I've spent a couple of posts talking about the reasons why I think Harlequin has a tough burden in the e-books lawsuit. But they're not going to concede defeat. As the last posts I'll do on this for a while I'll give four arguments I could envisage being in their defense.
Note: I'm not saying I agree with these. I'm just saying they are defenses that a company in Harlequin's situation could raise and that would pass the "fall down laughing" test: would you fall down laughing in court if you heard them.
To break this up a bit I'll give two today and two tomorrow.
1. The Kindle and Nook self-publishing royalty rates were created too late and shouldn't be used to determine proper contract terms.
Everyone looking at these facts has to be doing so with the Kindle and Nook self-publishing royalties in the backs of their minds. How can 6-8% be a reasonable royalty if Amazon will pay 35% or even 70%?
But Harlequin could well argue that's not relevant. And there's a very strong point in their favor: these rates came into existence too late. I personally was a pretty early adopter of the Kindle and I bought mine in 2008. The contracts in the litigation are 1990-2004. The digital landscape in the 1990s, especially the early 1990s, was totally different. I had an email address and an Internet account through my university, but we used Archie searches to find information in Usenet because the Mosaic browser was too new and you couldn't get to everything through your AOL or CompuServe account. Dialup was too slow to be useful for downloading large documents.
And the e-book marketplace in the 1990s was just as alien. We were looking at things like CD-ROM e-magazines and hoping they would take off. There were people who envisaged a future of e-books, but devices like the Kindle just couldn't work without a series of developments that came into existence at the end of the 1990-2004 period: widespread adoption of broadband, cheap cellular phone technology, etc.
In that environment, digital rights were highly speculative ventures. Imagine that Harlequin Enterprises (HQE) had done a block deal in 1990 where they sublicensed the e-book rights for every book signed by Harlequin Switzerland (HQS) for a standard royalty rate. It would have been reasonable to think the fixed costs of book publishing would be replicated in e-books: replicating CDs, shipping them to stores, taking returns, etc.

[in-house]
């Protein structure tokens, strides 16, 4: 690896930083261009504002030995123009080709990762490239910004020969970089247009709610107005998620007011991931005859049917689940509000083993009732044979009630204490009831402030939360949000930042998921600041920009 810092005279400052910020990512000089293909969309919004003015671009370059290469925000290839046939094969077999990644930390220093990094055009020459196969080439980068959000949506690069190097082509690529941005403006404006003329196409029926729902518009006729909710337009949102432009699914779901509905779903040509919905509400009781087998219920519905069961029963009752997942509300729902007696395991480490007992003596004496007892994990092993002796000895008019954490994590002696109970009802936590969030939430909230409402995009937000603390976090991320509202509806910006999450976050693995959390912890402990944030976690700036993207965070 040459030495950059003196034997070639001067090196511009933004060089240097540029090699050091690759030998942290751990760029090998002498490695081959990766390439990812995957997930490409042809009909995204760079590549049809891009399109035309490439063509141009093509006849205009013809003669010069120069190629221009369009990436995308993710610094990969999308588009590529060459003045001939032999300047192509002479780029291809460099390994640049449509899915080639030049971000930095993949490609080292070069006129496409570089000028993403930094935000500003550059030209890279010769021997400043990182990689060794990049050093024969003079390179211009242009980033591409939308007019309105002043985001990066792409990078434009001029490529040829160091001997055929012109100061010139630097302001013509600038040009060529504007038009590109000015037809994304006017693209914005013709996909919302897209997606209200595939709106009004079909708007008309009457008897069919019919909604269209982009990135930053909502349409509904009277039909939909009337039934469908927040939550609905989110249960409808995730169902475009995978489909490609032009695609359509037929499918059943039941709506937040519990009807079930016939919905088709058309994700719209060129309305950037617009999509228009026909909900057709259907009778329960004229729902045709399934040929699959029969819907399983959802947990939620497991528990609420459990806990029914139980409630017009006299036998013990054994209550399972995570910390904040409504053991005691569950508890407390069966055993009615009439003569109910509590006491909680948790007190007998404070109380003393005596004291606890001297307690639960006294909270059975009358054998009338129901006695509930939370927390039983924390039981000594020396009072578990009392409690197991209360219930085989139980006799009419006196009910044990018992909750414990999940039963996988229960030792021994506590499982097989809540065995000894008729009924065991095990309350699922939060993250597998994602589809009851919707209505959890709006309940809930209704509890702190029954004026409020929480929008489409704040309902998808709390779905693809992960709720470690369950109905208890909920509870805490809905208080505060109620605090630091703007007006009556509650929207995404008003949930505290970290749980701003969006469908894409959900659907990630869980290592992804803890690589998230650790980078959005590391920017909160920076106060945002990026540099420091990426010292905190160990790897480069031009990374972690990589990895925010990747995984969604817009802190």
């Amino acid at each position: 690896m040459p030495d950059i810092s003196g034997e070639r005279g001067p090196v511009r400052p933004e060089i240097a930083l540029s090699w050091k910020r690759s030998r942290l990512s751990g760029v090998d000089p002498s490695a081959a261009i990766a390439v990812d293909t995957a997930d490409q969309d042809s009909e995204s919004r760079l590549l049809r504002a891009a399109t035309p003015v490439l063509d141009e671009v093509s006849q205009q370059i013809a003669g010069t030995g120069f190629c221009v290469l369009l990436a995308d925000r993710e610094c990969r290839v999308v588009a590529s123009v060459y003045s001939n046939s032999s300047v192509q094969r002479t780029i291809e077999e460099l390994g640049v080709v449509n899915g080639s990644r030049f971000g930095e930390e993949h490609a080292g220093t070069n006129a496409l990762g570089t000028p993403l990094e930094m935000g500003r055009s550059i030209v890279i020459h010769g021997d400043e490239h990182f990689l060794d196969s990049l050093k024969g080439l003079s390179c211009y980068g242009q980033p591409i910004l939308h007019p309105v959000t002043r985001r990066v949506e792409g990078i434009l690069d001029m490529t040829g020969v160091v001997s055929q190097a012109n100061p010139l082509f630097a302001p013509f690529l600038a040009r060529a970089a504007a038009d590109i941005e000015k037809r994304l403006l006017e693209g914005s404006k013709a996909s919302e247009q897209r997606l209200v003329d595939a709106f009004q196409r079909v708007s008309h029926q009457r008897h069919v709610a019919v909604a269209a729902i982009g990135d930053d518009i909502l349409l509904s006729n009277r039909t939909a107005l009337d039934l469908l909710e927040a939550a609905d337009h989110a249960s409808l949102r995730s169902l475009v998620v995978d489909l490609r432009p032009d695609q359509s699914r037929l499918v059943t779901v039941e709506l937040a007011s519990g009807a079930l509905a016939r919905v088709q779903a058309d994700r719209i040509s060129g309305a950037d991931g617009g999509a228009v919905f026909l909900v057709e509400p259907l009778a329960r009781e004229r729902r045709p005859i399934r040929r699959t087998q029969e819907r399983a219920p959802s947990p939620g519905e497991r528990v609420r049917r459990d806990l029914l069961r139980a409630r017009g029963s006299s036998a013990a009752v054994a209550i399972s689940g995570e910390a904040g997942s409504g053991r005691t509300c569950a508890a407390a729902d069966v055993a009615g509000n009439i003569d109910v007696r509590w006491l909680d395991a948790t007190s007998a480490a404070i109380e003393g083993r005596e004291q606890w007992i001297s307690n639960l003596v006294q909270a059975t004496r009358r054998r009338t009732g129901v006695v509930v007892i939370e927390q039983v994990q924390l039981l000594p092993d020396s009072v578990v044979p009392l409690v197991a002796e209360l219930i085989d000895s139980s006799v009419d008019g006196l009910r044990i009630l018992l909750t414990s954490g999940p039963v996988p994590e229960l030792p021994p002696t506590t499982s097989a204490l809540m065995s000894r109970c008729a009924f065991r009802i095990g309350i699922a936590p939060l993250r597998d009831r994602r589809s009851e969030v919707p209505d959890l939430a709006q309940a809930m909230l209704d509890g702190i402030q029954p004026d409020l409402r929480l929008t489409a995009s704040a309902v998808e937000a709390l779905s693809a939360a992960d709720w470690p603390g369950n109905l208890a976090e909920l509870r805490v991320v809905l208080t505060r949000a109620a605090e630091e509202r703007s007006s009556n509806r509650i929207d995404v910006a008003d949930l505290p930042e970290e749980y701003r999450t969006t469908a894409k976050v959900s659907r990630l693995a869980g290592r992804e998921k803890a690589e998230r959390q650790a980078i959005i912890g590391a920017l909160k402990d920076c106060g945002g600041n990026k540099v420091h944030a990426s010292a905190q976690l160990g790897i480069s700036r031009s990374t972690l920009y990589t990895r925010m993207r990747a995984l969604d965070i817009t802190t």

In short: the Kindle wasn't just unforeseen, it was almost unforeseeable. (Almost.)
This will matter. The authors' claim somewhat presupposes the idea that individual books would have had individual e-publishing deals - they don't say that in so many words, but that subtext may be there. But that's not very likely to have been the case especially for a company that works from a standard form. And if it was I could see a court concluding that the authors would have accepted the terms that Harlequin put in its contracts back in the day. I haven't seen the authors' contracts for print publishing royalties but I'd be surprised if they were far off from 6-8%. Given the fixed costs I've described above and without knowing what the future would hold, would this seem like an unreasonable royalty for e-books also?
So Harlequin will may well argue that the authors would have accepted similar rates for e-books if they had been specifically negotiated back in the day. And this is a pretty good argument. If I were Harlequin's lawyer, I'd plead it.
2. For a sub-rights deal, these rates are completely standard.
This is an unfortunate truth of the entertainment business. The publishers, studios, labels, call them what you will: they have all structured their dealings so that they can make payments to each other and keep the money. Sometimes this is for a good reason but other times it's not (or at least the reason is pretty difficult to see).
Distributors will create various national sub-entities so they can pay each other fees. It happens in music publishing all the time: the US parent company creates a French subsidiary to collect French performance royalties and the French sub pays the US parent, and the parent pays the author based on the money the parent receives, not the money the sub receives. Yes it seems unfair, but if your options are between those cross-payments or having to find someone to handle the work directly in every country, sometimes it's less hassle just to pay twice.
So the HQE-HQS deal that the authors are complaining about is absolutely standard operating procedure for the entertainment business. That doesn't make it morally right. But it does mean that Harlequin will be able to find tons of comparable data to show that their activities were similar to other companies. If everyone in an industry is doing a similar thing, then unless that similar thing is illegal it sets a very strong presumption that what's being done is acceptable. The legal term for that is "commercially reasonable", and it's the same test that would be used under both the Siegel judgment and the authors' own contracts to check whether the HQE-HQS deal was fair.
But this argument is a double-edged sword. When "Hollywood accounting" cases get in front of a jury the results tend to go in one direction: in favor of the creatives and against the studios. Juries don't like seeing large corporations use what they read as backroom shenanigans to take money away from individuals. So if Harlequin were to raise this kind of argument, they might not like where it would end.
Now, do I personally think these arguments should win the day? No. And can I think of more? Yes. But this post is already too long. More tomorrow.